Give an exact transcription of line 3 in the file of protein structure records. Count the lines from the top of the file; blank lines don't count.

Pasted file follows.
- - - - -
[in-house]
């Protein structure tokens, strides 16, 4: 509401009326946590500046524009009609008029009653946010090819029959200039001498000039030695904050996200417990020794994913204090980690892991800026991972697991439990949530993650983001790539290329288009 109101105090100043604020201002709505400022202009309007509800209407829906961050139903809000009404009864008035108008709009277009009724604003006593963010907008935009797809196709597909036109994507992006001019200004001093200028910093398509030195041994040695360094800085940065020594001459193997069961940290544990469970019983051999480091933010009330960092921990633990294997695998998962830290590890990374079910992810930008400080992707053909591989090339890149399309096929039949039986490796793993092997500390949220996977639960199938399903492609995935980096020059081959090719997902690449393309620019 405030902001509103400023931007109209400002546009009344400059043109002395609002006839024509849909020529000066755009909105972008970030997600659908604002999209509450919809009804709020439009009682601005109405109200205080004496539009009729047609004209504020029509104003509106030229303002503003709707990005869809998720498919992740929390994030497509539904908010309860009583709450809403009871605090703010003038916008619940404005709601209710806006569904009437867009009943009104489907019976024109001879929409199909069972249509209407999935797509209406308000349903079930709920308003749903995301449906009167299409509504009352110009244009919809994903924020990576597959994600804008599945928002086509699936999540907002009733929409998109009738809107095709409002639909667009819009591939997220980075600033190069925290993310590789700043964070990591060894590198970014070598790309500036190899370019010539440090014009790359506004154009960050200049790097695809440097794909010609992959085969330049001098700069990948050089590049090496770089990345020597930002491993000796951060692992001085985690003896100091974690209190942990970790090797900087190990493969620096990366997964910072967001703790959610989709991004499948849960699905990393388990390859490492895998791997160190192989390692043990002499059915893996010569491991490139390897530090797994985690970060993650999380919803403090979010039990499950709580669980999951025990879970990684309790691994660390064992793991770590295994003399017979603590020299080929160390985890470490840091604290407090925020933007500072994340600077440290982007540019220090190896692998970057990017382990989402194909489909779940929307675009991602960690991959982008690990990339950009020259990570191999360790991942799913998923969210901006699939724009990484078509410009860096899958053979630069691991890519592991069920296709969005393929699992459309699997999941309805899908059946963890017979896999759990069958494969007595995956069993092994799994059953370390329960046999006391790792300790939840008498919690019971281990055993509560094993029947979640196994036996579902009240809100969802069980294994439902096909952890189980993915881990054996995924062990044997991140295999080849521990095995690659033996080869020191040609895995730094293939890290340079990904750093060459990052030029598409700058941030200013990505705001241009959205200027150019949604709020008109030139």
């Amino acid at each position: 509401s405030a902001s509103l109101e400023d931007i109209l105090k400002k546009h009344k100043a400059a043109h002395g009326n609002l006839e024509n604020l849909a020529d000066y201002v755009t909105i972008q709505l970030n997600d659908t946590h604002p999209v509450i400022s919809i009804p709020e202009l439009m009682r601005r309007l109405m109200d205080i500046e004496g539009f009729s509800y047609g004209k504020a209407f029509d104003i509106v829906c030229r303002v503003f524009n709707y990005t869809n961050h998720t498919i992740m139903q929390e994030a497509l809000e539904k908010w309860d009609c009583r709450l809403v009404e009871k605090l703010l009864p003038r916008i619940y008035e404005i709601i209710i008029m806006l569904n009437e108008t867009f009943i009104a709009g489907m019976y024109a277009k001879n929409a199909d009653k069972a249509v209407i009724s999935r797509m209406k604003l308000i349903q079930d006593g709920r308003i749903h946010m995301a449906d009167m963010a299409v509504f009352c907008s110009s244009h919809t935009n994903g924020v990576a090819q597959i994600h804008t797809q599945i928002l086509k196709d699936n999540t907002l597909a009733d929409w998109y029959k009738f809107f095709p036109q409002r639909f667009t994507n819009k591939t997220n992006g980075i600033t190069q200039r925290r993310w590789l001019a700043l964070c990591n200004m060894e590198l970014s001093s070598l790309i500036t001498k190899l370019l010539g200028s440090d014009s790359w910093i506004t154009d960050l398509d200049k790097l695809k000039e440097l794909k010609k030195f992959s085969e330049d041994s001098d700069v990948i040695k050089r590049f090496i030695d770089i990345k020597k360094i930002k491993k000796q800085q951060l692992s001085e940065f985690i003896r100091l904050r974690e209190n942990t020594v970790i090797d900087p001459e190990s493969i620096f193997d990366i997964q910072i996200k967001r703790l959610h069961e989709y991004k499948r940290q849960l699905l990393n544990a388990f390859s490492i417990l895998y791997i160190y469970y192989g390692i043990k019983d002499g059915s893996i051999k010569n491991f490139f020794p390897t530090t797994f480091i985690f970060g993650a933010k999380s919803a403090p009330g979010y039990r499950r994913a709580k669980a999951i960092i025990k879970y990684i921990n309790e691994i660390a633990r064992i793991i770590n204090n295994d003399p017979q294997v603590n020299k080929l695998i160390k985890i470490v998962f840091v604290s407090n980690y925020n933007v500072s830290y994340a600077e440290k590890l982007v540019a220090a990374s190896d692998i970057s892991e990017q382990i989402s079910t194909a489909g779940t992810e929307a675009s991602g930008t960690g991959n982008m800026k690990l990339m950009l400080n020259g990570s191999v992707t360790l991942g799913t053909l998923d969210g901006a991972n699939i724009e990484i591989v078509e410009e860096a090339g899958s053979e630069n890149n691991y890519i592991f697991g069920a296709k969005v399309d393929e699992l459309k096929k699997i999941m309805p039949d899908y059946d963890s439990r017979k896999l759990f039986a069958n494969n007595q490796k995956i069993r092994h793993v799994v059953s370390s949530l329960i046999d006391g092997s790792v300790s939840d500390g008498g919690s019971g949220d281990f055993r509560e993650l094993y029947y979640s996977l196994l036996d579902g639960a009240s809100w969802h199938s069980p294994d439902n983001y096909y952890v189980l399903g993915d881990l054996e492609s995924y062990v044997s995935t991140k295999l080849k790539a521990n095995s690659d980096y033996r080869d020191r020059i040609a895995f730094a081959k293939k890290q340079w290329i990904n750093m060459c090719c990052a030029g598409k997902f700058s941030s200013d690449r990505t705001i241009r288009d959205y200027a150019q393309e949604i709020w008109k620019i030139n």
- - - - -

């Amino acid at each position: 509401s405030a902001s509103l109101e400023d931007i109209l105090k400002k546009h009344k100043a400059a043109h002395g009326n609002l006839e024509n604020l849909a020529d000066y201002v755009t909105i972008q709505l970030n997600d659908t946590h604002p999209v509450i400022s919809i009804p709020e202009l439009m009682r601005r309007l109405m109200d205080i500046e004496g539009f009729s509800y047609g004209k504020a209407f029509d104003i509106v829906c030229r303002v503003f524009n709707y990005t869809n961050h998720t498919i992740m139903q929390e994030a497509l809000e539904k908010w309860d009609c009583r709450l809403v009404e009871k605090l703010l009864p003038r916008i619940y008035e404005i709601i209710i008029m806006l569904n009437e108008t867009f009943i009104a709009g489907m019976y024109a277009k001879n929409a199909d009653k069972a249509v209407i009724s999935r797509m209406k604003l308000i349903q079930d006593g709920r308003i749903h946010m995301a449906d009167m963010a299409v509504f009352c907008s110009s244009h919809t935009n994903g924020v990576a090819q597959i994600h804008t797809q599945i928002l086509k196709d699936n999540t907002l597909a009733d929409w998109y029959k009738f809107f095709p036109q409002r639909f667009t994507n819009k591939t997220n992006g980075i600033t190069q200039r925290r993310w590789l001019a700043l964070c990591n200004m060894e590198l970014s001093s070598l790309i500036t001498k190899l370019l010539g200028s440090d014009s790359w910093i506004t154009d960050l398509d200049k790097l695809k000039e440097l794909k010609k030195f992959s085969e330049d041994s001098d700069v990948i040695k050089r590049f090496i030695d770089i990345k020597k360094i930002k491993k000796q800085q951060l692992s001085e940065f985690i003896r100091l904050r974690e209190n942990t020594v970790i090797d900087p001459e190990s493969i620096f193997d990366i997964q910072i996200k967001r703790l959610h069961e989709y991004k499948r940290q849960l699905l990393n544990a388990f390859s490492i417990l895998y791997i160190y469970y192989g390692i043990k019983d002499g059915s893996i051999k010569n491991f490139f020794p390897t530090t797994f480091i985690f970060g993650a933010k999380s919803a403090p009330g979010y039990r499950r994913a709580k669980a999951i960092i025990k879970y990684i921990n309790e691994i660390a633990r064992i793991i770590n204090n295994d003399p017979q294997v603590n020299k080929l695998i160390k985890i470490v998962f840091v604290s407090n980690y925020n933007v500072s830290y994340a600077e440290k590890l982007v540019a220090a990374s190896d692998i970057s892991e990017q382990i989402s079910t194909a489909g779940t992810e929307a675009s991602g930008t960690g991959n982008m800026k690990l990339m950009l400080n020259g990570s191999v992707t360790l991942g799913t053909l998923d969210g901006a991972n699939i724009e990484i591989v078509e410009e860096a090339g899958s053979e630069n890149n691991y890519i592991f697991g069920a296709k969005v399309d393929e699992l459309k096929k699997i999941m309805p039949d899908y059946d963890s439990r017979k896999l759990f039986a069958n494969n007595q490796k995956i069993r092994h793993v799994v059953s370390s949530l329960i046999d006391g092997s790792v300790s939840d500390g008498g919690s019971g949220d281990f055993r509560e993650l094993y029947y979640s996977l196994l036996d579902g639960a009240s809100w969802h199938s069980p294994d439902n983001y096909y952890v189980l399903g993915d881990l054996e492609s995924y062990v044997s995935t991140k295999l080849k790539a521990n095995s690659d980096y033996r080869d020191r020059i040609a895995f730094a081959k293939k890290q340079w290329i990904n750093m060459c090719c990052a030029g598409k997902f700058s941030s200013d690449r990505t705001i241009r288009d959205y200027a150019q393309e949604i709020w008109k620019i030139n």